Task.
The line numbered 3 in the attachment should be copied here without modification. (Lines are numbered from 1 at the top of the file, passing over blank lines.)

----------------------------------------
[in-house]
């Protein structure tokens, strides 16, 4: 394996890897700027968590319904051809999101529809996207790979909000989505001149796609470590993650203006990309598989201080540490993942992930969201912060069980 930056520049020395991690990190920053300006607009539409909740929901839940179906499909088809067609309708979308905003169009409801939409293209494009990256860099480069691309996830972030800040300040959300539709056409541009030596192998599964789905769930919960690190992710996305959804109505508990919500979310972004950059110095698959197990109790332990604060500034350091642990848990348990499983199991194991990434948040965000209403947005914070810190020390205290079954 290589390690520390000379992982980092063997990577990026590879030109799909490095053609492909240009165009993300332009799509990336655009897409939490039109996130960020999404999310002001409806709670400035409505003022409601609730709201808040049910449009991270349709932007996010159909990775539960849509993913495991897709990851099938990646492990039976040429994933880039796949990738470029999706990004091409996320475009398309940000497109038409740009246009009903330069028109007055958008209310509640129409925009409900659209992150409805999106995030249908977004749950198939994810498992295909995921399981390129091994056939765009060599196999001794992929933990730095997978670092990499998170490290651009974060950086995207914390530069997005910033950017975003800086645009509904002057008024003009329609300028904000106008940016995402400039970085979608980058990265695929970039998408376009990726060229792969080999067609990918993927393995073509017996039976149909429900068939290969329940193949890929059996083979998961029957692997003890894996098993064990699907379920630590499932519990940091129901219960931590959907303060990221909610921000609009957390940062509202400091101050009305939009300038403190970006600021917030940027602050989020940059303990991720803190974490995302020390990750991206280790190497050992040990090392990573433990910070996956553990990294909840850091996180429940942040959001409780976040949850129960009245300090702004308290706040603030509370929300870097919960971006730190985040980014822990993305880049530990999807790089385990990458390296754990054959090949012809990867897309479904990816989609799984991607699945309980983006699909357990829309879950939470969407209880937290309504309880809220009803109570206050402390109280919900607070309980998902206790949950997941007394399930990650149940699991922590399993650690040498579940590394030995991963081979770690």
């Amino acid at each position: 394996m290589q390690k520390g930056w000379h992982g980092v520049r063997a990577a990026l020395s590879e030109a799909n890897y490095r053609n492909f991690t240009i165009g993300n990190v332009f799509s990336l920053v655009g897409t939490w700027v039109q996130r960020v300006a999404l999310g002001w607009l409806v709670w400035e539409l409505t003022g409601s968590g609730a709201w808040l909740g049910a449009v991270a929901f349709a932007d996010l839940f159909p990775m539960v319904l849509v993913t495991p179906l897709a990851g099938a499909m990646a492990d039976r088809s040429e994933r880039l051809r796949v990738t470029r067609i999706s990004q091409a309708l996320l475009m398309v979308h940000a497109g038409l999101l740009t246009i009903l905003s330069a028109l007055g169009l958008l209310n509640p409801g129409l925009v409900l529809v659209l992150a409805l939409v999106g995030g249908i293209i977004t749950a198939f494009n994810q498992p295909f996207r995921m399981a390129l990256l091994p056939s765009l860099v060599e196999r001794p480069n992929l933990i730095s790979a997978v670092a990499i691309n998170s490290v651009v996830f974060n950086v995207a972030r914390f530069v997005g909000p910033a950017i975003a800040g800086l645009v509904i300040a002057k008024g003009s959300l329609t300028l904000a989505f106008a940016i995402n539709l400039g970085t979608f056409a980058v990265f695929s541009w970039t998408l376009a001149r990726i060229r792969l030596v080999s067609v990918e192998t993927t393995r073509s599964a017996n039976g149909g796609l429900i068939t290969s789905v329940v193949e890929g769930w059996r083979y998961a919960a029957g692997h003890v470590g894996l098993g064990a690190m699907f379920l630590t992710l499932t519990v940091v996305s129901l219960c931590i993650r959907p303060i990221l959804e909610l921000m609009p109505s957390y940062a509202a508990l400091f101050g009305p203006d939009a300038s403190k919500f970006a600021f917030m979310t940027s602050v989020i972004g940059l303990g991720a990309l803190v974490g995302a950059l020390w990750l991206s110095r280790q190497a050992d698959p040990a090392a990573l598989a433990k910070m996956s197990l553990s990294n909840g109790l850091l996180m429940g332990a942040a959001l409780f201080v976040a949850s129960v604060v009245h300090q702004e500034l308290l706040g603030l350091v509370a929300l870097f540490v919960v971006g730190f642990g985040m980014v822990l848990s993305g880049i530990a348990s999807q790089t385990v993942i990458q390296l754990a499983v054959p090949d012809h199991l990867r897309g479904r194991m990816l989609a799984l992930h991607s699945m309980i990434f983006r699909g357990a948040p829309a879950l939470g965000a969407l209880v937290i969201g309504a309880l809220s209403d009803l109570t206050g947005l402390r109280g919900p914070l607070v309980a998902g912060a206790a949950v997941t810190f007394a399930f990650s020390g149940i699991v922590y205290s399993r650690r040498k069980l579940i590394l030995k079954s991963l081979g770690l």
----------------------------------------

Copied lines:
């Amino acid at each position: 394996m290589q390690k520390g930056w000379h992982g980092v520049r063997a990577a990026l020395s590879e030109a799909n890897y490095r053609n492909f991690t240009i165009g993300n990190v332009f799509s990336l920053v655009g897409t939490w700027v039109q996130r960020v300006a999404l999310g002001w607009l409806v709670w400035e539409l409505t003022g409601s968590g609730a709201w808040l909740g049910a449009v991270a929901f349709a932007d996010l839940f159909p990775m539960v319904l849509v993913t495991p179906l897709a990851g099938a499909m990646a492990d039976r088809s040429e994933r880039l051809r796949v990738t470029r067609i999706s990004q091409a309708l996320l475009m398309v979308h940000a497109g038409l999101l740009t246009i009903l905003s330069a028109l007055g169009l958008l209310n509640p409801g129409l925009v409900l529809v659209l992150a409805l939409v999106g995030g249908i293209i977004t749950a198939f494009n994810q498992p295909f996207r995921m399981a390129l990256l091994p056939s765009l860099v060599e196999r001794p480069n992929l933990i730095s790979a997978v670092a990499i691309n998170s490290v651009v996830f974060n950086v995207a972030r914390f530069v997005g909000p910033a950017i975003a800040g800086l645009v509904i300040a002057k008024g003009s959300l329609t300028l904000a989505f106008a940016i995402n539709l400039g970085t979608f056409a980058v990265f695929s541009w970039t998408l376009a001149r990726i060229r792969l030596v080999s067609v990918e192998t993927t393995r073509s599964a017996n039976g149909g796609l429900i068939t290969s789905v329940v193949e890929g769930w059996r083979y998961a919960a029957g692997h003890v470590g894996l098993g064990a690190m699907f379920l630590t992710l499932t519990v940091v996305s129901l219960c931590i993650r959907p303060i990221l959804e909610l921000m609009p109505s957390y940062a509202a508990l400091f101050g009305p203006d939009a300038s403190k919500f970006a600021f917030m979310t940027s602050v989020i972004g940059l303990g991720a990309l803190v974490g995302a950059l020390w990750l991206s110095r280790q190497a050992d698959p040990a090392a990573l598989a433990k910070m996956s197990l553990s990294n909840g109790l850091l996180m429940g332990a942040a959001l409780f201080v976040a949850s129960v604060v009245h300090q702004e500034l308290l706040g603030l350091v509370a929300l870097f540490v919960v971006g730190f642990g985040m980014v822990l848990s993305g880049i530990a348990s999807q790089t385990v993942i990458q390296l754990a499983v054959p090949d012809h199991l990867r897309g479904r194991m990816l989609a799984l992930h991607s699945m309980i990434f983006r699909g357990a948040p829309a879950l939470g965000a969407l209880v937290i969201g309504a309880l809220s209403d009803l109570t206050g947005l402390r109280g919900p914070l607070v309980a998902g912060a206790a949950v997941t810190f007394a399930f990650s020390g149940i699991v922590y205290s399993r650690r040498k069980l579940i590394l030995k079954s991963l081979g770690l």